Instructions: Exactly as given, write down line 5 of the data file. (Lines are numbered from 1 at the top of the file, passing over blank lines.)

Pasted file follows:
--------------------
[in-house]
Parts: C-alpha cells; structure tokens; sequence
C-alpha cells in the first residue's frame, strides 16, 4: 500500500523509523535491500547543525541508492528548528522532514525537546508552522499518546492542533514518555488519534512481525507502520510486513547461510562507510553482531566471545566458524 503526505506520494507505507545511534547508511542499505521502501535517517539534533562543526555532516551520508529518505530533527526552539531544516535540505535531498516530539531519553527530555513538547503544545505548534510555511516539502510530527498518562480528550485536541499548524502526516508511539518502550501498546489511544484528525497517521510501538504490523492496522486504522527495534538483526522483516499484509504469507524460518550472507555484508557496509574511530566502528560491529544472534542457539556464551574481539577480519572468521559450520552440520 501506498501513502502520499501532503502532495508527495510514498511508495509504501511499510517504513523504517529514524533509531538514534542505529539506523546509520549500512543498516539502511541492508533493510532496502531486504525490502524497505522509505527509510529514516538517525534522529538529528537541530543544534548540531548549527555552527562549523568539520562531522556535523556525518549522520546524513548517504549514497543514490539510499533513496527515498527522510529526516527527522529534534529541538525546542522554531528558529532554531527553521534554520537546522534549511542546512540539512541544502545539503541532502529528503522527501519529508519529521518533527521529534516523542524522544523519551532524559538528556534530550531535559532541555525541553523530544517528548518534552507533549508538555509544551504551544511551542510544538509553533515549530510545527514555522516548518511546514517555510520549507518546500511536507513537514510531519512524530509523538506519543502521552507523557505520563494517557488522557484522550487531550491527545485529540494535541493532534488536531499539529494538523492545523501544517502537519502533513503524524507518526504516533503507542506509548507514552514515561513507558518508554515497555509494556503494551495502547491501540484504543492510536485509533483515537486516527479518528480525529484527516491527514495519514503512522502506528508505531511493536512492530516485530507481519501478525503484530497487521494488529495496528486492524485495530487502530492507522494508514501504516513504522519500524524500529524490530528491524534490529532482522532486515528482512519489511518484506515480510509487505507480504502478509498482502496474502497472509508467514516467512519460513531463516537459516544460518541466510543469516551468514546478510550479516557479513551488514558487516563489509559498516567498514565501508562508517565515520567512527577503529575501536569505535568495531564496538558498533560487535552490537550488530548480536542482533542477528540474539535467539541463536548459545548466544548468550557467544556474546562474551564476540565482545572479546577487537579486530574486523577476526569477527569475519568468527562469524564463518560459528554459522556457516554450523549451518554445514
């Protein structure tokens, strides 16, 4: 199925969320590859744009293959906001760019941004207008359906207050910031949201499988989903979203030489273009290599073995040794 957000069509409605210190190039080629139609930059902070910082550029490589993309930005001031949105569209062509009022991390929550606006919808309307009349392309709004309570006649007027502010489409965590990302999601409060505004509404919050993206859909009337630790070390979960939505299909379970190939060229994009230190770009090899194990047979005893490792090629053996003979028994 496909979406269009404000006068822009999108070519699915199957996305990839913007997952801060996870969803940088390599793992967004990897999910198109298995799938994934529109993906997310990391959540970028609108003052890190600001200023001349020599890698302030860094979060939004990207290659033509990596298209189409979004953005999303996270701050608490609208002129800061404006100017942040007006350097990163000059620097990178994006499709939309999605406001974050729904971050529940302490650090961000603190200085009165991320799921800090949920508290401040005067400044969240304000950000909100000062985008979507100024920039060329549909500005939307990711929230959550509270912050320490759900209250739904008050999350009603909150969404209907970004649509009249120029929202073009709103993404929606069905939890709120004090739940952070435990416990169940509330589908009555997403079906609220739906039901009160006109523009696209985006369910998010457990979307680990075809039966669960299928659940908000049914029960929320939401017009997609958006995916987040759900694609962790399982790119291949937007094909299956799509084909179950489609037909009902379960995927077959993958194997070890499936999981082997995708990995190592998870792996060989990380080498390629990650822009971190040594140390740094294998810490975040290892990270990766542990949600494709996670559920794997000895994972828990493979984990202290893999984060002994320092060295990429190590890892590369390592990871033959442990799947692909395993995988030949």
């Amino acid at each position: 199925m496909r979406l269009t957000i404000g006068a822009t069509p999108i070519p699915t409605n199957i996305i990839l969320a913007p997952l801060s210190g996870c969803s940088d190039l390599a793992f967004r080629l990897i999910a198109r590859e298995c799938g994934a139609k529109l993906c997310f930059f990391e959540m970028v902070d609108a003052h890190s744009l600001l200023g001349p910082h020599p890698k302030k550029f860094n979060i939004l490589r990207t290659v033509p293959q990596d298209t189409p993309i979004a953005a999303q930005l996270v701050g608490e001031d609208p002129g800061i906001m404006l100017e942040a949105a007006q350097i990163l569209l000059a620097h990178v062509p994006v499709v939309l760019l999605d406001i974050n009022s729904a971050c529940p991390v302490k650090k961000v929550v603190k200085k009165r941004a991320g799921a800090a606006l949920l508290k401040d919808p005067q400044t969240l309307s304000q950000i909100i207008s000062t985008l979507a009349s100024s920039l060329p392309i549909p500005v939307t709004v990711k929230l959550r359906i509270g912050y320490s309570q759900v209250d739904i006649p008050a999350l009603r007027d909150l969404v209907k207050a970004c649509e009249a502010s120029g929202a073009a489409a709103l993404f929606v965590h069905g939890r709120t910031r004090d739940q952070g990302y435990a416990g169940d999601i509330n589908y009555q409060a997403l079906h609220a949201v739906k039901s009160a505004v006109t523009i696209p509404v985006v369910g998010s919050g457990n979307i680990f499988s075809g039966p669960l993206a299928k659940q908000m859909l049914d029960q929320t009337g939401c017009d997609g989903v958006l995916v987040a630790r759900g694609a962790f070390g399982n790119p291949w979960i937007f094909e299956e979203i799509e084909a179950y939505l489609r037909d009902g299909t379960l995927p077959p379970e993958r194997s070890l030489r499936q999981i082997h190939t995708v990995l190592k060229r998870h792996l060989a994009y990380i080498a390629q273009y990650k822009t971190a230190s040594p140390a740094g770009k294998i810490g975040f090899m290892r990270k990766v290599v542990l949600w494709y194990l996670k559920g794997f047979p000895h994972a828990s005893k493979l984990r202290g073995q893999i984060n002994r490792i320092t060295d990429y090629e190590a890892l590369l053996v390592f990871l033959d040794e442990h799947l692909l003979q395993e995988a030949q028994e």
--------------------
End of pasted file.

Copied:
């Amino acid at each position: 199925m496909r979406l269009t957000i404000g006068a822009t069509p999108i070519p699915t409605n199957i996305i990839l969320a913007p997952l801060s210190g996870c969803s940088d190039l390599a793992f967004r080629l990897i999910a198109r590859e298995c799938g994934a139609k529109l993906c997310f930059f990391e959540m970028v902070d609108a003052h890190s744009l600001l200023g001349p910082h020599p890698k302030k550029f860094n979060i939004l490589r990207t290659v033509p293959q990596d298209t189409p993309i979004a953005a999303q930005l996270v701050g608490e001031d609208p002129g800061i906001m404006l100017e942040a949105a007006q350097i990163l569209l000059a620097h990178v062509p994006v499709v939309l760019l999605d406001i974050n009022s729904a971050c529940p991390v302490k650090k961000v929550v603190k200085k009165r941004a991320g799921a800090a606006l949920l508290k401040d919808p005067q400044t969240l309307s304000q950000i909100i207008s000062t985008l979507a009349s100024s920039l060329p392309i549909p500005v939307t709004v990711k929230l959550r359906i509270g912050y320490s309570q759900v209250d739904i006649p008050a999350l009603r007027d909150l969404v209907k207050a970004c649509e009249a502010s120029g929202a073009a489409a709103l993404f929606v965590h069905g939890r709120t910031r004090d739940q952070g990302y435990a416990g169940d999601i509330n589908y009555q409060a997403l079906h609220a949201v739906k039901s009160a505004v006109t523009i696209p509404v985006v369910g998010s919050g457990n979307i680990f499988s075809g039966p669960l993206a299928k659940q908000m859909l049914d029960q929320t009337g939401c017009d997609g989903v958006l995916v987040a630790r759900g694609a962790f070390g399982n790119p291949w979960i937007f094909e299956e979203i799509e084909a179950y939505l489609r037909d009902g299909t379960l995927p077959p379970e993958r194997s070890l030489r499936q999981i082997h190939t995708v990995l190592k060229r998870h792996l060989a994009y990380i080498a390629q273009y990650k822009t971190a230190s040594p140390a740094g770009k294998i810490g975040f090899m290892r990270k990766v290599v542990l949600w494709y194990l996670k559920g794997f047979p000895h994972a828990s005893k493979l984990r202290g073995q893999i984060n002994r490792i320092t060295d990429y090629e190590a890892l590369l053996v390592f990871l033959d040794e442990h799947l692909l003979q395993e995988a030949q028994e």